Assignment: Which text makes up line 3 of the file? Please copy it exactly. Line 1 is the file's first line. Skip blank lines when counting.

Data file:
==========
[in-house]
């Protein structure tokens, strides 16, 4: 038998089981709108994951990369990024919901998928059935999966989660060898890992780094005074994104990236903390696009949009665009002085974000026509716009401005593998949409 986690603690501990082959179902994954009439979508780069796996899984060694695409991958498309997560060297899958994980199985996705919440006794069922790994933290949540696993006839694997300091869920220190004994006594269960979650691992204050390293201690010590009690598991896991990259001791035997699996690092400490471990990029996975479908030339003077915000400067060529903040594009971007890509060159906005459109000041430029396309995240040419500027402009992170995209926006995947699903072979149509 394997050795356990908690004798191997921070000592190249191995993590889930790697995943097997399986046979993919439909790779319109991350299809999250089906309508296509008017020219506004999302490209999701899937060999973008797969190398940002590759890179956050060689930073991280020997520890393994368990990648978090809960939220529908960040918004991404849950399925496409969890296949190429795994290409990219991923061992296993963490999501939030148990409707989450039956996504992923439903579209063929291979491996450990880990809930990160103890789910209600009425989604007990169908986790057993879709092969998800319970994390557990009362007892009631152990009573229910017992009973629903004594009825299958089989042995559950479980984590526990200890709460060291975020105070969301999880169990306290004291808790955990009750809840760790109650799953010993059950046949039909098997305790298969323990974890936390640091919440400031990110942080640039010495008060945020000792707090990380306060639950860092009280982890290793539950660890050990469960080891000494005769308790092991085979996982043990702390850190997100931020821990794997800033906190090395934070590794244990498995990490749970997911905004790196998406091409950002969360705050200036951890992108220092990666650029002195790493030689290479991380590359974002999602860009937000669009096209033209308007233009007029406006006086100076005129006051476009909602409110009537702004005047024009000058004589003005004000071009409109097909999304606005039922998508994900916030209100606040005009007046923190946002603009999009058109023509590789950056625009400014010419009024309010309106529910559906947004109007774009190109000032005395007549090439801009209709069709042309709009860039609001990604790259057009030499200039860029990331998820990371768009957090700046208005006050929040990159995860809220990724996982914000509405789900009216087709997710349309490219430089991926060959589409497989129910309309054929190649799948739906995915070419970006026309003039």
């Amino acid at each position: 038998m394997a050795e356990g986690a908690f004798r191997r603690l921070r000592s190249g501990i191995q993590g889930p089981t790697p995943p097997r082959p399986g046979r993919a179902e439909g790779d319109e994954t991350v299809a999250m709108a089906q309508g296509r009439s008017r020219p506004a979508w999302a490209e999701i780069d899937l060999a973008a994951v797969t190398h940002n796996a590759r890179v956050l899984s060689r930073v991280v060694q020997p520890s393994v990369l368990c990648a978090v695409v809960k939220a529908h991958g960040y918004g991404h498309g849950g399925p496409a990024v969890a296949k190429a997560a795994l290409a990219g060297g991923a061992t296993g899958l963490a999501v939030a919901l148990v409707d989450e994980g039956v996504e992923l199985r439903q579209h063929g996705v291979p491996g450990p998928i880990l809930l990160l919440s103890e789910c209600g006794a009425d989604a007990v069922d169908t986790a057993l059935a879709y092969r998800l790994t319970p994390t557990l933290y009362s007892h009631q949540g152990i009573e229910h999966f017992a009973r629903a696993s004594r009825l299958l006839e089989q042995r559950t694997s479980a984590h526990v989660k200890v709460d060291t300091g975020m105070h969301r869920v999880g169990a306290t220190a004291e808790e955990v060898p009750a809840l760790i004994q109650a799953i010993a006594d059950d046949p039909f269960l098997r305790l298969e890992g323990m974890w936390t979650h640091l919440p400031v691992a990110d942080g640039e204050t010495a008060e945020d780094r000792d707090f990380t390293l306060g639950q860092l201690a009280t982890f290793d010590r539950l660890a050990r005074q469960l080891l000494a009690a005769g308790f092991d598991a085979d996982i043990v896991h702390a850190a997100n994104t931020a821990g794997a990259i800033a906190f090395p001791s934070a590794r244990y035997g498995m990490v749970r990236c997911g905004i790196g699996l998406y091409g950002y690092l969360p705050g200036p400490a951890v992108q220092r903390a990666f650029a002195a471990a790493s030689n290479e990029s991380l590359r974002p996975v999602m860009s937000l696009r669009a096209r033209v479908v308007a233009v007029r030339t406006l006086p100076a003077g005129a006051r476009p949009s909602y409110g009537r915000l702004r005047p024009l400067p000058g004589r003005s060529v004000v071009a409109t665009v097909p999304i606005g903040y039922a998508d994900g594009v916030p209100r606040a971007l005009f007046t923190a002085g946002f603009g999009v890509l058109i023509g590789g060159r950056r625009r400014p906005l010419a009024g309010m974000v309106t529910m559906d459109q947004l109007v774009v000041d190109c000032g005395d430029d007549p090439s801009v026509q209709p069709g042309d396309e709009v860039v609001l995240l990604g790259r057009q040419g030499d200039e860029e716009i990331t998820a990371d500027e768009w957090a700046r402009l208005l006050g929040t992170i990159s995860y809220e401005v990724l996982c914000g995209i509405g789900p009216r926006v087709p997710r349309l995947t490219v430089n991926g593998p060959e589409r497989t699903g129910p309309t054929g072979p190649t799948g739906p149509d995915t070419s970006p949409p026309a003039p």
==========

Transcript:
């Amino acid at each position: 038998m394997a050795e356990g986690a908690f004798r191997r603690l921070r000592s190249g501990i191995q993590g889930p089981t790697p995943p097997r082959p399986g046979r993919a179902e439909g790779d319109e994954t991350v299809a999250m709108a089906q309508g296509r009439s008017r020219p506004a979508w999302a490209e999701i780069d899937l060999a973008a994951v797969t190398h940002n796996a590759r890179v956050l899984s060689r930073v991280v060694q020997p520890s393994v990369l368990c990648a978090v695409v809960k939220a529908h991958g960040y918004g991404h498309g849950g399925p496409a990024v969890a296949k190429a997560a795994l290409a990219g060297g991923a061992t296993g899958l963490a999501v939030a919901l148990v409707d989450e994980g039956v996504e992923l199985r439903q579209h063929g996705v291979p491996g450990p998928i880990l809930l990160l919440s103890e789910c209600g006794a009425d989604a007990v069922d169908t986790a057993l059935a879709y092969r998800l790994t319970p994390t557990l933290y009362s007892h009631q949540g152990i009573e229910h999966f017992a009973r629903a696993s004594r009825l299958l006839e089989q042995r559950t694997s479980a984590h526990v989660k200890v709460d060291t300091g975020m105070h969301r869920v999880g169990a306290t220190a004291e808790e955990v060898p009750a809840l760790i004994q109650a799953i010993a006594d059950d046949p039909f269960l098997r305790l298969e890992g323990m974890w936390t979650h640091l919440p400031v691992a990110d942080g640039e204050t010495a008060e945020d780094r000792d707090f990380t390293l306060g639950q860092l201690a009280t982890f290793d010590r539950l660890a050990r005074q469960l080891l000494a009690a005769g308790f092991d598991a085979d996982i043990v896991h702390a850190a997100n994104t931020a821990g794997a990259i800033a906190f090395p001791s934070a590794r244990y035997g498995m990490v749970r990236c997911g905004i790196g699996l998406y091409g950002y690092l969360p705050g200036p400490a951890v992108q220092r903390a990666f650029a002195a471990a790493s030689n290479e990029s991380l590359r974002p996975v999602m860009s937000l696009r669009a096209r033209v479908v308007a233009v007029r030339t406006l006086p100076a003077g005129a006051r476009p949009s909602y409110g009537r915000l702004r005047p024009l400067p000058g004589r003005s060529v004000v071009a409109t665009v097909p999304i606005g903040y039922a998508d994900g594009v916030p209100r606040a971007l005009f007046t923190a002085g946002f603009g999009v890509l058109i023509g590789g060159r950056r625009r400014p906005l010419a009024g309010m974000v309106t529910m559906d459109q947004l109007v774009v000041d190109c000032g005395d430029d007549p090439s801009v026509q209709p069709g042309d396309e709009v860039v609001l995240l990604g790259r057009q040419g030499d200039e860029e716009i990331t998820a990371d500027e768009w957090a700046r402009l208005l006050g929040t992170i990159s995860y809220e401005v990724l996982c914000g995209i509405g789900p009216r926006v087709p997710r349309l995947t490219v430089n991926g593998p060959e589409r497989t699903g129910p309309t054929g072979p190649t799948g739906p149509d995915t070419s970006p949409p026309a003039p």